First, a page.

Nyquist Wins Florida Derby

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Big 12’s Bob Bowlsby Turns Loss-Control and Risk-Analysis on Its Head

Big 12 Commissioner Bob Bowlsby, commenting on the Ivy League’s recent decision to eliminate tackling during the week, had this to say:

“I think we have to be thoughtful about (making changes),” Bowlsby said. “We know there are implications for concussive events. We don’t know very much about what the implications are for subconcussive repetitive use for blows to the head. Until we get some data on it, it’s going to be hard to make an informed decision.”

Bowlsby’s evasivion takes advantage of the current misguided obsession in college sports with first defining whether a concussion has or has not occurred. A concussion is a grab-bag collection of clinical and radiographic symptoms which collectively are a ‘syndrome’ about which not enough is yet known. But too many in college sports conclude that, if all symptoms which are normally associated with a concussion are not present, then there is no ‘injury,’ and there can be a return to play, because, as Bowlsby suggests, “we don’t know very much about ‘subconcussive’ repetitive use for blows to the head.”

That approach turns ordinary risk-analysis and loss-control on its head. There is enough information — even though imprecise — about the short-and long-term deleterious effects of tackling on brain function to insist upon using an excess of prevention and caution — which is what the Ivy League has done. Where the risk is ill-defined, the Ivy League’s new rule prudently recognizes that, at some time in the future, medical science may plausibly define some substantive brain injury from ‘subconcussive’ blows. Bowlsby, in contrast, stakes out the position that there’s no risk, because no one has defined with certainty a connection between subconcussive blows and finite brain injury. If Bowlsby’s assessment is wrong, it’s not his brain which has been damaged while he waited for proof certain.

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Incredible Video – Steph Curry’s Twelve Threes in One Game

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The Tortoise of Student-Athlete Power Advances: Queens College SAs force Removal of BKB Coach for Abuse

Queens College head basketball coach Daryl Jacobs was removed from his position this week, after every Queens College varsity basketball player told the college president that they refused to continue playing on the team if he continued as coach. Jacobs’ abuse was, according to the report, only verbal, but extremely and repeatedly demeaning and caustic.Perhaps just as important was the players’ apparently unanimous assessment of Queens AD China Jude: “We don’t trust her.”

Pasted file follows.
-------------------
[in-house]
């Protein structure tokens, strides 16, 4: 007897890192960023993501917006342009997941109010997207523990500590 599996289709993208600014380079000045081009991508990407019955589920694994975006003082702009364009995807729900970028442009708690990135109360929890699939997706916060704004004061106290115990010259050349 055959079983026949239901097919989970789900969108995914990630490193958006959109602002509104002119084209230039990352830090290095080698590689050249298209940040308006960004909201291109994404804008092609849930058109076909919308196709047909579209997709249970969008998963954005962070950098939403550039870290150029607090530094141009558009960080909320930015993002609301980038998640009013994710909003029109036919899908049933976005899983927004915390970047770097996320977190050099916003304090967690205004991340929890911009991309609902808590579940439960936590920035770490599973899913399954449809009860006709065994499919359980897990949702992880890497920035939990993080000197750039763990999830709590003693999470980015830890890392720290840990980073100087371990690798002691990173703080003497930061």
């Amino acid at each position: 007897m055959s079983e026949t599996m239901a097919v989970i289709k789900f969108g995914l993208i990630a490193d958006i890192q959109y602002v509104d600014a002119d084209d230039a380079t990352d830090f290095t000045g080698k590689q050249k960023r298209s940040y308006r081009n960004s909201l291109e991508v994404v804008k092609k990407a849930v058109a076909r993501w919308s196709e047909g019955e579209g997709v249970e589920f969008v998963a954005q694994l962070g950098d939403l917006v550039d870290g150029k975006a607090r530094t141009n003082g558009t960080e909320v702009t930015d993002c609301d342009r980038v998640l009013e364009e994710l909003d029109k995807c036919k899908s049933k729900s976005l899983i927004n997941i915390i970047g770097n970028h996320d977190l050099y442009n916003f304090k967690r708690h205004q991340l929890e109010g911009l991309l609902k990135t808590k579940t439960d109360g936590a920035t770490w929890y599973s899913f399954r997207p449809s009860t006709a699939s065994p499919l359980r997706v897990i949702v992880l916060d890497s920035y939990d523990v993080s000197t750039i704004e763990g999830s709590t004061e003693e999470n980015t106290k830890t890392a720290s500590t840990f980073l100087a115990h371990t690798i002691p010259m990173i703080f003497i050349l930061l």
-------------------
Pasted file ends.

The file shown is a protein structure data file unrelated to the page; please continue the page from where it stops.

Queens

On the heels of the recent refusal of Mizzou football players to play unless the the Missouri president resigned – and his subsequent almost immediate resignation, these events at Queens College suggest that the slow-moving tortoise of student-athlete power is inching forward.

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Utah Jazz Portray the Trump Question: was that left … or right?

Jazz

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This Video Beats the R’s Debate

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No Wonder People Hate Duke: Grayson Allen trips another opponent

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Wadda Save!

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Erin Andrews’ Peeping Trail Begins Next Week

Erin Andrews suit concerning her claim that Windsor Capital Group is responsible for negligent infliction of emotional distress, as the result peeping which David Barrett, aged 50, engaged in while Andrews was a guest at a Marriott Hotel. Andrews, a native of Lewiston, Maine, was in town for a Vanderbilt football game.

Though it is not clear from the record, it looks as though Marriot has already settled with Andrews. The testimony might be contentious and entertaining.

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Court Tosses former UNC Players’ “Negligent Education” Suit Filed Against UNC

A North Carolina state judge tossed a suit filed by two former UNC athletes, former basketball player Leah Metcalf and former football player James Arnold, both of whom claimed that the they had been “funneled” into sham courses in the unversity’s notorious Afro-Am studies department, and therefore did not receive the education promised them when they enrolled. The judge concluded that the unversity could not be sued on these grounds, because of sovereign immunity and, in addition, that the pertinent statute of limitations had passed.

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